Michael O is perhaps most known for his work in the Mantles, but his solo work has been equally as remarkable…in my book anyways. Just you go check out Really? and tell me what you think. Regardless, he’s back on the solo tip, with a new 3-track EP for Fruits & Flowers…with one of the delighting tunes running below. This song has this communal feeling to it, as if you’ve been sitting around jamming with Michael for sometime. The strumming steadies the melody, while the string arrangements are a nice textural touch in the far off distance. Just makes you feel better about the world knowing this song’s out there. The new 7″ comes out October 19th!
Year-end lists are everywhere…and I can see why they’re important to people. But, seeing as we generally walk off the beaten path more often than not, our list of the Top 50 Albums of 2015 is in no particular order, save alphabetically. It seems pointless to rank one piece of art higher than another, especially when the four of us at ATH all have varying tastes. We just put this list together of the albums we loved the most this year. Are we saying they’re better than records by Grimes or Kendrick Lamar? No, we’re just saying that these are the records we loved more than others. So, you can read on for what we thought was hot.
Also…put links to individual stores where you can buy the albums from the bands…as that’s how we all survive in this music world.
Warning! I’m fawning here. There’s been two records I’ve been sent a few weeks early that I’ve played non-stop. All Odds End, the new effort from the Mantles, is one of those two (the other is the new Expert Alterations). It’s one of those albums that goes beyond all the influences you could hear early on in the band’s career (though I loved that too). All the promise and all the dreams are more than exceeded; it doesn’t hurt that these are also some of the most infectious tunes out there. Just listen to the bounce that goes through this track…if you’re not tapping those toes then you’re not living. Look for their new record on October 16th via Slumberland Records.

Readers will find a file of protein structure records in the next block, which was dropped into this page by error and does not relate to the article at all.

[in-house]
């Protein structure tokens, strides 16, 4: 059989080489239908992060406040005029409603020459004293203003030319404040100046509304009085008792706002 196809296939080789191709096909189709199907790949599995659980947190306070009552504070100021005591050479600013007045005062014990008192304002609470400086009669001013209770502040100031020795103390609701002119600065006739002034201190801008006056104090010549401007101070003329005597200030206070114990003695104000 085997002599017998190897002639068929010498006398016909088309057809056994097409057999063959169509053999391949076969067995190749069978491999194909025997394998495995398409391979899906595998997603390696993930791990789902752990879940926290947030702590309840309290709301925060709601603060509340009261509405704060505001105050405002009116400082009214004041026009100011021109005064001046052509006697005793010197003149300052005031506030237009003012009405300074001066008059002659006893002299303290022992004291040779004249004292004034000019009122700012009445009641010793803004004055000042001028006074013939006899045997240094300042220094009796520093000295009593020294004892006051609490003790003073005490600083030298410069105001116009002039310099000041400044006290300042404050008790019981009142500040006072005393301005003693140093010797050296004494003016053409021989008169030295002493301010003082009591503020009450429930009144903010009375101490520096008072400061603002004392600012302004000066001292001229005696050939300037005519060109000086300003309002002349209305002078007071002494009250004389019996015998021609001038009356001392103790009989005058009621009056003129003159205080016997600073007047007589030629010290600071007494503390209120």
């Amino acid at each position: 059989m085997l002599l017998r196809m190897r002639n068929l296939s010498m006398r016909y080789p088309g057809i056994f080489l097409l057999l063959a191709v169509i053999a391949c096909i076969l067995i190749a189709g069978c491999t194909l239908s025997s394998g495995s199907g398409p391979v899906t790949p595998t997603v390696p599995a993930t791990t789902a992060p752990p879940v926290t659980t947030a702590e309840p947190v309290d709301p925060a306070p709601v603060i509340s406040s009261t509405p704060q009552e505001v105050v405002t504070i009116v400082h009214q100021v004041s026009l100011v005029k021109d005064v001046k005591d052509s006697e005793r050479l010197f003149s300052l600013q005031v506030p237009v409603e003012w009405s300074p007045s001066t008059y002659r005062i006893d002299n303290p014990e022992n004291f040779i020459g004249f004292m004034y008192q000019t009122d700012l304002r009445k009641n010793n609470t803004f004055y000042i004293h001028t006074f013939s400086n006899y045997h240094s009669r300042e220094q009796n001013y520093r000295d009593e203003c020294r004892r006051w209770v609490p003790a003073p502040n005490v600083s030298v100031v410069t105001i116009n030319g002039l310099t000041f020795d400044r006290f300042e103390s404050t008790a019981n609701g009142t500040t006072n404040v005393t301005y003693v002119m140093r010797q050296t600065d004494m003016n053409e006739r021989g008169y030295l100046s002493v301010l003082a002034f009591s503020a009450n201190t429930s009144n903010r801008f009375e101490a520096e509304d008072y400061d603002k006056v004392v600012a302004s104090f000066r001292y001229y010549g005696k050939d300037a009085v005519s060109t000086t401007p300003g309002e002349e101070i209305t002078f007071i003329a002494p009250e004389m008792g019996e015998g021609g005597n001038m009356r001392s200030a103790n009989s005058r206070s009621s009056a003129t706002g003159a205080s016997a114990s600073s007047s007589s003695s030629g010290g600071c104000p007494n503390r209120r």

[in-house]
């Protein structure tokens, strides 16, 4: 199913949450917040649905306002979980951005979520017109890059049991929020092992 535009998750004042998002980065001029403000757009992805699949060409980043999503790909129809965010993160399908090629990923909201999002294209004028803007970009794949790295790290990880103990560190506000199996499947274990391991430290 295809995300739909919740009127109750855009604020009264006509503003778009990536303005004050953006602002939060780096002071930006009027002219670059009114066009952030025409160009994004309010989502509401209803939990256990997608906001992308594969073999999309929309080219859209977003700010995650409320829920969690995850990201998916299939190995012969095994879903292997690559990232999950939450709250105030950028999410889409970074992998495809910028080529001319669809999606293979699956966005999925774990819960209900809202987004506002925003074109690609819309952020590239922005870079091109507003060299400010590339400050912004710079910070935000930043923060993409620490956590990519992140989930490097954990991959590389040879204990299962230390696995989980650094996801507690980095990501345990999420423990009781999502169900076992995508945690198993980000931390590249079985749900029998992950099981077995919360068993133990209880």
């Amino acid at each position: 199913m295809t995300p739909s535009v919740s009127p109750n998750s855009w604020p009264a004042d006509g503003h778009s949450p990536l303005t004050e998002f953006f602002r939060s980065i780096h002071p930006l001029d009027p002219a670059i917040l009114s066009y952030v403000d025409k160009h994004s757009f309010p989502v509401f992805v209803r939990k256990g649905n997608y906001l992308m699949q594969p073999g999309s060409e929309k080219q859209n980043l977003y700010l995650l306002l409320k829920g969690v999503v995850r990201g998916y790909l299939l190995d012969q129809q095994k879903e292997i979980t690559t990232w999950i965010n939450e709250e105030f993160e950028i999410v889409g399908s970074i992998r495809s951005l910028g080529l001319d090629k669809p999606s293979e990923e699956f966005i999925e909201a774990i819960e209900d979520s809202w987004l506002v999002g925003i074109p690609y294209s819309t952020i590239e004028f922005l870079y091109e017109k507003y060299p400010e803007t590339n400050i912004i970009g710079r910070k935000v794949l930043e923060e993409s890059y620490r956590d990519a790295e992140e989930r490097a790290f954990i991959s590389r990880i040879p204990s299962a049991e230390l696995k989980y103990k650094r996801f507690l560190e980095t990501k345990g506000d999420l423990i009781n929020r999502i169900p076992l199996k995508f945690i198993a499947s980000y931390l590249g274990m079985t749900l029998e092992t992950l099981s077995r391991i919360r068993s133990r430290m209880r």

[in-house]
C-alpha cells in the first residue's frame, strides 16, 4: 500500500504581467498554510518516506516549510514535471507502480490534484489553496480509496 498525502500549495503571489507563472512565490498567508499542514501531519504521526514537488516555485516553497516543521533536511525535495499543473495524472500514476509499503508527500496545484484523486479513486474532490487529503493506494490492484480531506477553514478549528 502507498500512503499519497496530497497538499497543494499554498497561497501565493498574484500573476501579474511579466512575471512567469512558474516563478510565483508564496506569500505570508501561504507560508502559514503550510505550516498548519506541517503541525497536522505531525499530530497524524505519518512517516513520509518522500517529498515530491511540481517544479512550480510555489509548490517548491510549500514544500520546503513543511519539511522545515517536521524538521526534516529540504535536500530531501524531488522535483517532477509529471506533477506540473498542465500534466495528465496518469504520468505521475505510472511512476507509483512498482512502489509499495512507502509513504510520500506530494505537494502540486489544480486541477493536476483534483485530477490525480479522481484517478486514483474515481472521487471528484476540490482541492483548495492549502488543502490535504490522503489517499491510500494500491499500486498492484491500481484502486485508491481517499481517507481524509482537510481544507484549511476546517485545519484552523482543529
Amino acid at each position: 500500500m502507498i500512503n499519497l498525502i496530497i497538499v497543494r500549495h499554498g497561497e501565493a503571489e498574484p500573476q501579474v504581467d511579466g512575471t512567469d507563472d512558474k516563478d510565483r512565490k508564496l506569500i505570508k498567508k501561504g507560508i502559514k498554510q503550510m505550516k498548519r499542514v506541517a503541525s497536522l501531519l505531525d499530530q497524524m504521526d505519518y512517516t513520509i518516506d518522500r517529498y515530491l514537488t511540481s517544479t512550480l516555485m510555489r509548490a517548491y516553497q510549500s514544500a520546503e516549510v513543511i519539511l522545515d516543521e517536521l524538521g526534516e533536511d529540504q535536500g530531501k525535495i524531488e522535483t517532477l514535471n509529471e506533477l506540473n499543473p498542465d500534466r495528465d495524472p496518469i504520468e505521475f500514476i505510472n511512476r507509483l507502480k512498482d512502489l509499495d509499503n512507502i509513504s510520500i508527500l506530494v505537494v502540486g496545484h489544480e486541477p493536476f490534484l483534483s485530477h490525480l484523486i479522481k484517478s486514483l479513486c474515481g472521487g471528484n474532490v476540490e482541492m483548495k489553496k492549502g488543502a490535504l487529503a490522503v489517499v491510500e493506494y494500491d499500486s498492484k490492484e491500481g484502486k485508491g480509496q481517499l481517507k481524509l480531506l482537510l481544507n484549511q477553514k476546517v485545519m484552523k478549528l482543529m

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Another new Mantles song? What a great week for music I love. I think for fans of great pop music, there’s not going to be a better release at the end of the year than this band’s new LP (well, that Expert Alterations is stellar too). There’s definitely some sonic changes in the band’s approach this round, and on this single in particular, rocking almost a punk rock approach in the bass line and energy department. Still, you can expect a group this good to get away with hooks, which are making their way with the way the vocals are delivered and enunciated. Look for their album All Odds End via the ever-reliable Slumberland Records on October 16th.
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It really seems like only yesterday that I was listening to The Mantles last album, Long Enough to Leave, which is probably. But, it looks like I’ll soon have something new to enjoy from the group, as they just announced a brand new LP, All Odds End. I’m excited by two things, aside from new material. First, they’ve hooked up with Jason Quever, who is probably one of my top musicians/producers. Second, they seem to have pulled back on the pace, at least for this single, allowing for a different feeling than their latest. You could almost say it has a bit of a dolewave feel to it. Look for the new effort on October 16th from Slumberland Records.
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There’s just something that captures your ear like a catchy good tune, and it seems like The Mantles keep pumping those sorts of tunes out. Recently they left us with the gem of an LP, Long Enough to Leave, and they’re back with a brand new 7″ that’s set to hit stores in December. This particular tune puts more of a dreamy California spin on their sound; there’s a slight little vocal call-and-response that adds a nice dosage of pop emphasis to the track as well. If this band hasn’t captured your ears and heart just yet, then maybe this song will do the trick for you. Look for the 7″ via Slumberland just in time for the holiday giving of gifts.